Just a few games into his second season with the Chicago Bulls, legendary basketball player Michael Jordan suffered a dreaded injury – a stress fracture in his foot. It was a devastating blow to the competitive Jordan and what was then an up-and-coming franchise.
Unfortunately, athletes are no strangers to stress fractures. In fact, 98% of all clinically diagnosed stress fractures occur in athletes of all ages and across disciplines.
These tiny cracks in a bone are caused by repetitive force and often coincide with a new training routine or the use of new equipment. They can also develop due to bone-weakening conditions, such as osteoporosis.
Stress fractures are most common in the lower leg and foot. In almost all cases, the area is tender to the touch. The pain typically ramps up over two or three weeks and worsens when the athlete is active.
Dr. Andrew Wohler, orthopedic surgeon and foot and ankle specialist at Forté, recommends coaches, trainers and parents seek out imaging, such as an MRI, for any injury that is not improving or returns after a period of rest.
“If the athlete has consistent pain that is activity specific and load specific, those are reasons to raise red flags and say, hey, we need to take a closer look at this,” says Wohler.
Stress fractures require weeks of rest – and in some cases, surgery – to heal fully. The process can be frustrating, as Michael Jordan can attest. As the story goes, Jordan secretly played pick-up games while rehabbing at the University of North Carolina without the greenlight from Bulls management, who thought he was resting.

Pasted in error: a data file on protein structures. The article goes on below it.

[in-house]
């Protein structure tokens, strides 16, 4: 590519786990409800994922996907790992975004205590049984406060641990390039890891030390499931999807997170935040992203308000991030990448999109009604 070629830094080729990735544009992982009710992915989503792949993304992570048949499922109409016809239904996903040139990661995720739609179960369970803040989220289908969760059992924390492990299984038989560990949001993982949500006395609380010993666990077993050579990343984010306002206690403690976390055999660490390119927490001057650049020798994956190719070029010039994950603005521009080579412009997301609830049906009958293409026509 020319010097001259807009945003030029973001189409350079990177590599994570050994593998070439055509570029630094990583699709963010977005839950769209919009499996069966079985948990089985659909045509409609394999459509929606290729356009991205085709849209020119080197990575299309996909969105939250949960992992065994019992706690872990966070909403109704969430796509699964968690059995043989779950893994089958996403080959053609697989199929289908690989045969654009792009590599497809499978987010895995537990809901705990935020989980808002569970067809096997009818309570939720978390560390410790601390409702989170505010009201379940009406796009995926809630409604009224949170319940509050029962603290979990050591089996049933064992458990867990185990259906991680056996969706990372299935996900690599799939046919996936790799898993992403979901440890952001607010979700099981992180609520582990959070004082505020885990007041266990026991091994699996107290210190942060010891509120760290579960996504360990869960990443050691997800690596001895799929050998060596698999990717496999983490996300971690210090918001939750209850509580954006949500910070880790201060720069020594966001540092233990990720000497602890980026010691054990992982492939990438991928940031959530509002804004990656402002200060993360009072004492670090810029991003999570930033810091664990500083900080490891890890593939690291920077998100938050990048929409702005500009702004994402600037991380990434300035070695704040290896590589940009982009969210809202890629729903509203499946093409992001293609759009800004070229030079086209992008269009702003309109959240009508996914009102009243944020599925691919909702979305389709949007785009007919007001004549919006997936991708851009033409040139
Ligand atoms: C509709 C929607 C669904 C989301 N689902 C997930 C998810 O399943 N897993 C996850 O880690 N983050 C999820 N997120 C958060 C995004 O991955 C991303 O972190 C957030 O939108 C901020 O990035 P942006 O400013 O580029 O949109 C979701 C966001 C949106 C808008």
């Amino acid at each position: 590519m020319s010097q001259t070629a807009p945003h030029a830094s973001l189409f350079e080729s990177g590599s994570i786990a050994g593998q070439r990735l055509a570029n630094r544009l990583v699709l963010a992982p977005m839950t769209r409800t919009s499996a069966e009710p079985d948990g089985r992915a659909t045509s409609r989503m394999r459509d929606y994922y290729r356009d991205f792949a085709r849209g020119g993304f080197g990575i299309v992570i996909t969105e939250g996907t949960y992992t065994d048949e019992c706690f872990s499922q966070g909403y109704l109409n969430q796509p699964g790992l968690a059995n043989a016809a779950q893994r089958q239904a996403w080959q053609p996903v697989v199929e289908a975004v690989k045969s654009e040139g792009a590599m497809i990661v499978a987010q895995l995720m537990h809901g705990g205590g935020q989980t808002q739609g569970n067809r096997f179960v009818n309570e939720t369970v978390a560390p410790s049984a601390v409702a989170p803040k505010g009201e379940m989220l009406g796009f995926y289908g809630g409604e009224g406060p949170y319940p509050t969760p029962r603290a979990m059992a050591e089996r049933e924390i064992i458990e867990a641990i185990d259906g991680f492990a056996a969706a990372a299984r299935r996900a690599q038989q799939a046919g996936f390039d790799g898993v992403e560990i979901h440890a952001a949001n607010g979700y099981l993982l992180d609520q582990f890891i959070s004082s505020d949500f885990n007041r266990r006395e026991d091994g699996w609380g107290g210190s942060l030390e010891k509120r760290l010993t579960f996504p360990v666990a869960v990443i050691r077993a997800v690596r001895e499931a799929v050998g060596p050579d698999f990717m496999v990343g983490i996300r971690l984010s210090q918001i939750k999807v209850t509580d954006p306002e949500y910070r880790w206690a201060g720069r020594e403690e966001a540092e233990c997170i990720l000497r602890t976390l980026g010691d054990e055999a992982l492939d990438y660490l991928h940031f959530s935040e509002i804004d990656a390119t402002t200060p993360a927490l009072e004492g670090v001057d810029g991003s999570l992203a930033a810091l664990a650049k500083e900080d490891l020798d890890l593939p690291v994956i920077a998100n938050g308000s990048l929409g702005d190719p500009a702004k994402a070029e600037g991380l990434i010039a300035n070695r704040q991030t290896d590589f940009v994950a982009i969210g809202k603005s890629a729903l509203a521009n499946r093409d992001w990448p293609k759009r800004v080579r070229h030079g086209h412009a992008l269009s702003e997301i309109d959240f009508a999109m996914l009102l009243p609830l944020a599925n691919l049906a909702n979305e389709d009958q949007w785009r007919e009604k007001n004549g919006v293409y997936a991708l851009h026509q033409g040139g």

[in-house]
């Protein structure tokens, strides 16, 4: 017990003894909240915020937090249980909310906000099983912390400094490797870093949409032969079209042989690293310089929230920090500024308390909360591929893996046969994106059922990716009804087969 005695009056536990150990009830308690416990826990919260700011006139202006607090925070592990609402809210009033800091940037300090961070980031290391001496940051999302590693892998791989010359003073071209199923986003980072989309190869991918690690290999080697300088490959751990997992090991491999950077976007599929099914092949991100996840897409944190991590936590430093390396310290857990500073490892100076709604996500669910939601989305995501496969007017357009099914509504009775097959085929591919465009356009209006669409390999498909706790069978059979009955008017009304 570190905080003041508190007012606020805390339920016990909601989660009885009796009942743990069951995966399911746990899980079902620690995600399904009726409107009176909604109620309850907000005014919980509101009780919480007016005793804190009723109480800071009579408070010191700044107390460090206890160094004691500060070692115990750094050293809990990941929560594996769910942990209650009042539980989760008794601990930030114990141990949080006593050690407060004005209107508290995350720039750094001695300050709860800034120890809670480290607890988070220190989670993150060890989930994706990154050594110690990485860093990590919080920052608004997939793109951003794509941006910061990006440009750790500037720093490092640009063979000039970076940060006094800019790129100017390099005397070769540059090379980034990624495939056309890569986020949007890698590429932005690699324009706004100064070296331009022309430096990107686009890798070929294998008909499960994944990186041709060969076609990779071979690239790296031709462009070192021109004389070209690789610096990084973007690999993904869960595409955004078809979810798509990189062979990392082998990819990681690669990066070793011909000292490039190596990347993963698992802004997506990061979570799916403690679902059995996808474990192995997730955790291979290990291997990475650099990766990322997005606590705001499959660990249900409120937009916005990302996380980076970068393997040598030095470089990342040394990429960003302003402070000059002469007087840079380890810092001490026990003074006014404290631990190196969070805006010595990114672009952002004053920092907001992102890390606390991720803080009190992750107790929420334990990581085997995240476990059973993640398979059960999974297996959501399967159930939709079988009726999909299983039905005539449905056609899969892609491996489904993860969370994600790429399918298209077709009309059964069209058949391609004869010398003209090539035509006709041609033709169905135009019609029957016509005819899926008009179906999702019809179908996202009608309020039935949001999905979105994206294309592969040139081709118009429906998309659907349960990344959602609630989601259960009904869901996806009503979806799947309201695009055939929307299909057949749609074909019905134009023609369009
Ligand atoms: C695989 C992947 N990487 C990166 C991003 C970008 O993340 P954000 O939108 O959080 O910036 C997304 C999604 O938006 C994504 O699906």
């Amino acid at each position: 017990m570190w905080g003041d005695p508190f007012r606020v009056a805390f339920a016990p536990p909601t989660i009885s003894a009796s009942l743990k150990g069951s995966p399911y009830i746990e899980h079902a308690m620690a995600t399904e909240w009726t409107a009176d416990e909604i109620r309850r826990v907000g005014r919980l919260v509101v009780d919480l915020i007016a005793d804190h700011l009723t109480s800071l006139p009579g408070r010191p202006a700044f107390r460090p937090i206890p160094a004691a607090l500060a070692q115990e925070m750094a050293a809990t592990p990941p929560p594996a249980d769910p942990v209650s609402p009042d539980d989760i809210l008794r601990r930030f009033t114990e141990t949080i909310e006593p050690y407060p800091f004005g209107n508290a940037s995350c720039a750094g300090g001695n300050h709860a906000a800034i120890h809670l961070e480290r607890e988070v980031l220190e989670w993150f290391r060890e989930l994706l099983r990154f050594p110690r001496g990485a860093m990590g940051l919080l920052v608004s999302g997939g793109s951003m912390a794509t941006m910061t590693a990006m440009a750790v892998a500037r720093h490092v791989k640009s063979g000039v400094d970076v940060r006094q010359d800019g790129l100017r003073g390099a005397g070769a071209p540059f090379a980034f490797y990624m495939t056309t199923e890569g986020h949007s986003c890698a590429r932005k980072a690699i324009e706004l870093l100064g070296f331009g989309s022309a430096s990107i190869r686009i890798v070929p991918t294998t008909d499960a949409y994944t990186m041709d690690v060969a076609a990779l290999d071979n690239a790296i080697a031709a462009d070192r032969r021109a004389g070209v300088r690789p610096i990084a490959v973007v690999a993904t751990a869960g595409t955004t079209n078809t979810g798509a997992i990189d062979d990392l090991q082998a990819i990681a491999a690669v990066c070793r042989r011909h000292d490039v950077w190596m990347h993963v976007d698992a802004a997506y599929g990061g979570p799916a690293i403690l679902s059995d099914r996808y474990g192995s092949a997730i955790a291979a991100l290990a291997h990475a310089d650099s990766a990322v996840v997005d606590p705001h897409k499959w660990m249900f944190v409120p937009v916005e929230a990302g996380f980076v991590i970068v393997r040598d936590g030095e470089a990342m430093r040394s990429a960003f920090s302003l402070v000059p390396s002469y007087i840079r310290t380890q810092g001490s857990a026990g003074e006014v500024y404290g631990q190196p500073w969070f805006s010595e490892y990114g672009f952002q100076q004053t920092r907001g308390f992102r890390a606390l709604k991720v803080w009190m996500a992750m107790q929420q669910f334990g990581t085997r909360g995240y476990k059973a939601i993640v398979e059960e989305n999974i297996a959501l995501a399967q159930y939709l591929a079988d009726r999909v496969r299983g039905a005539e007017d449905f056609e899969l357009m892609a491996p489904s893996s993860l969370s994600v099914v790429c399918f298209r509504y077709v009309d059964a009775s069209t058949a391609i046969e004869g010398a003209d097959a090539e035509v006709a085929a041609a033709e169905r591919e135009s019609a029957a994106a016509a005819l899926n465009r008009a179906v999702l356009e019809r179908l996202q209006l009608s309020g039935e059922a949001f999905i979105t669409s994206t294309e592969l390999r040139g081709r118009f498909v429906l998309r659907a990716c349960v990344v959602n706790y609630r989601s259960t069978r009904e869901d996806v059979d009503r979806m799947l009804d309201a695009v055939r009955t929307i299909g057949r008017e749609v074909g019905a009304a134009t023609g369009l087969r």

There are steps you can take to prevent your athletes from experiencing a similar injury and temptation.
First and foremost, develop a training routine that gradually ramps up, as opposed to going to full intensity right away. Wohler says using proper footwear can also make a big difference.
“If you can bend the shoe 90 degrees, that’s going to submit your foot to a lot of stress because you have all that bending force that’s being applied to the bone,” says Wohler. “If possible, look for something more rigid, sturdier and more supportive.”
And if, despite your best efforts, stress fractures still develop, just remember: This injury doesn’t have to mean the end of the road. Just look at Jordan, who returned to the court and is widely considered the greatest basketball player of all time.
“There are ways to optimize healing,” says Wohler. “At Forté, we focus on encouraging bone health by supplementing vitamin D and calcium. Athletes are also subject to caloric needs. Make sure your athletes are eating enough and that their building blocks of nutrition are being met.”
These recommendations have been excerpted from Coaches Corner, a free monthly webinar series for coaches, athletic directors and athletic trainers. The series, developed and presented by Forté, in partnership with IHSAA, aims to arm coaching and support teams with helpful information to consider when working with their athletes. Subscribe online so you don’t miss an episode.